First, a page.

Shark fins on display at a dry seafood store in Western District. Photo: SCMP Pictures

Shark fin soup still served at 98 per cent of Hong Kong restaurants as restaurants choose money over environmentally friendly practices

Findings ‘depressing’ as more than 85 per cent found to be linked to dwindling shark populations

Lunar New Year revellers looking forward to bowl of shark fin soup will have hundreds of restaurants to choose from this year – despite its highly contentious ingredients – as a new survey reveals the “shocking” prevalence of the dish in kitchens across Hong Kong.

Over 98 per cent of the 375 restaurants surveyed by the Hong Kong Shark Foundation serve the traditional dish, going against common assumptions that shark fin consumption is on the decline in the SAR.

“The results are shocking and are far worse that we’d expected,” said Joan Chan, campaign director at the foundation which conducted the first survey of its kind in Hong Kong.

“Hong Kong people are consuming a lot more shark fin than we think,” she added.

Among restaurants listed serving the dish were Fulum Palace, which has 15 branches in the city and U-banquet, which has eateries in Wan Chai, Jordan and Mong Kok. Both restaurant chains declined to comment.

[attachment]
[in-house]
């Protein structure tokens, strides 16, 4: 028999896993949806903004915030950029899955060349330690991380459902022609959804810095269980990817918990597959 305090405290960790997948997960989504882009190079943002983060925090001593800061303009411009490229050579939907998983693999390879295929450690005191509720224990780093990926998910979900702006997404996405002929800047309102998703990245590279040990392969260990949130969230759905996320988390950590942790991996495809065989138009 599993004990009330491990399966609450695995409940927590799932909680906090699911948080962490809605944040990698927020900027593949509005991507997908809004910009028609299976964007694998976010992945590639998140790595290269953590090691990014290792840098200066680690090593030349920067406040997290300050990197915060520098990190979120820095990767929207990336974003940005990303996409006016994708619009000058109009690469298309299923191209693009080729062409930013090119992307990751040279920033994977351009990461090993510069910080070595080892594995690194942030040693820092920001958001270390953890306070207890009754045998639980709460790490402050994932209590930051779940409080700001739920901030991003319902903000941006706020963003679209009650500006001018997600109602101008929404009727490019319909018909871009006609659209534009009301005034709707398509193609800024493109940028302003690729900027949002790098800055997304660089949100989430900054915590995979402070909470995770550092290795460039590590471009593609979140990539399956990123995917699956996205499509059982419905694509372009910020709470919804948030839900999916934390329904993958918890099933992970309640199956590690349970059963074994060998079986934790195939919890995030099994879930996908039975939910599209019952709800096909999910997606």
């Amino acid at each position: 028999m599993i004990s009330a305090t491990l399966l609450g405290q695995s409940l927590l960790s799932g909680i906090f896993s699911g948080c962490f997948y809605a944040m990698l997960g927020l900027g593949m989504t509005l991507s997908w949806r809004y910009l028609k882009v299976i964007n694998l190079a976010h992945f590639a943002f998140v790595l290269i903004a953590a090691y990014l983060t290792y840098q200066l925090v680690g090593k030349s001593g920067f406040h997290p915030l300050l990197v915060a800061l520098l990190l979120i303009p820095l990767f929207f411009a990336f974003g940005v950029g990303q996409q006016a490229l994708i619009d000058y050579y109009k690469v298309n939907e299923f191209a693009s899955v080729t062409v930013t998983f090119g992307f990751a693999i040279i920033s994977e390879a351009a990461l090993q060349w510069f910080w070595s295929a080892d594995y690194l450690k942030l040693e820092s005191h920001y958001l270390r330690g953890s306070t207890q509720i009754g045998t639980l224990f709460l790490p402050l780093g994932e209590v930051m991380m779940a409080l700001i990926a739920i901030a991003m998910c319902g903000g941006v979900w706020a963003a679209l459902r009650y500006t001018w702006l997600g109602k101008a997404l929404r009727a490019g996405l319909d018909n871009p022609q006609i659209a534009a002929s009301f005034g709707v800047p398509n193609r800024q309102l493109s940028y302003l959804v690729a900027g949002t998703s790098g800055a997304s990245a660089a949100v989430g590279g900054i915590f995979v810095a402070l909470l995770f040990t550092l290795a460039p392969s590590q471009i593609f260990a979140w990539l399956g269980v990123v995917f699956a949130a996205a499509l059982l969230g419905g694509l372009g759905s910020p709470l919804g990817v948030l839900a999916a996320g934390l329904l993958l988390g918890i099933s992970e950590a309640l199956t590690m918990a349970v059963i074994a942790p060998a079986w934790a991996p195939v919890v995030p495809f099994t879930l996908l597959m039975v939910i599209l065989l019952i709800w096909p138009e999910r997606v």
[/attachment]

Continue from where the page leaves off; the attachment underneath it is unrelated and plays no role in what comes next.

“It may not be the most environmentally friendly practice but as a business, we have to make money,” said one manager at a restaurant under the Hau Fook group.

Of all the restaurants surveyed, only two – Loong Yuen Cantonese Restaurant in Tsim Sha Tsui and Paradise Dynasty in Causeway Bay – omitted the ingredient entirely, both citing “company policy”.

“Sometimes we get complaints [about not serving shark fin], so maybe one day we will serve it,” said Raymond Lau, manager at Paradise Dynasty.

The survey contrasted recent trade data that showed a 30 per cent drop in shark fin imports from 2012-2014, a decline attributed to increasing pressure from green groups targeting the consumption of shark fin at wedding banquets, alongside a government bid to deter public officials from serving the dish at official events.

But the survey found that 85 per cent of the 2,470 menus including the product were heavily linked to dwindling shark populations.

One in four species of sharks and rays are threatened with extinction, according to scientists.

Alex Hofford, a wildlife campaigner at Wildaid, which has been pushing the government to impose a blanket ban on shark products described the survey’s findings as “depressing”.

“Restaurants are the last link in a long supply chain from the ocean to the plate. It’s depressing that they are impervious to the decades of campaigning we’ve been doing [to end the consumption of shark fin].”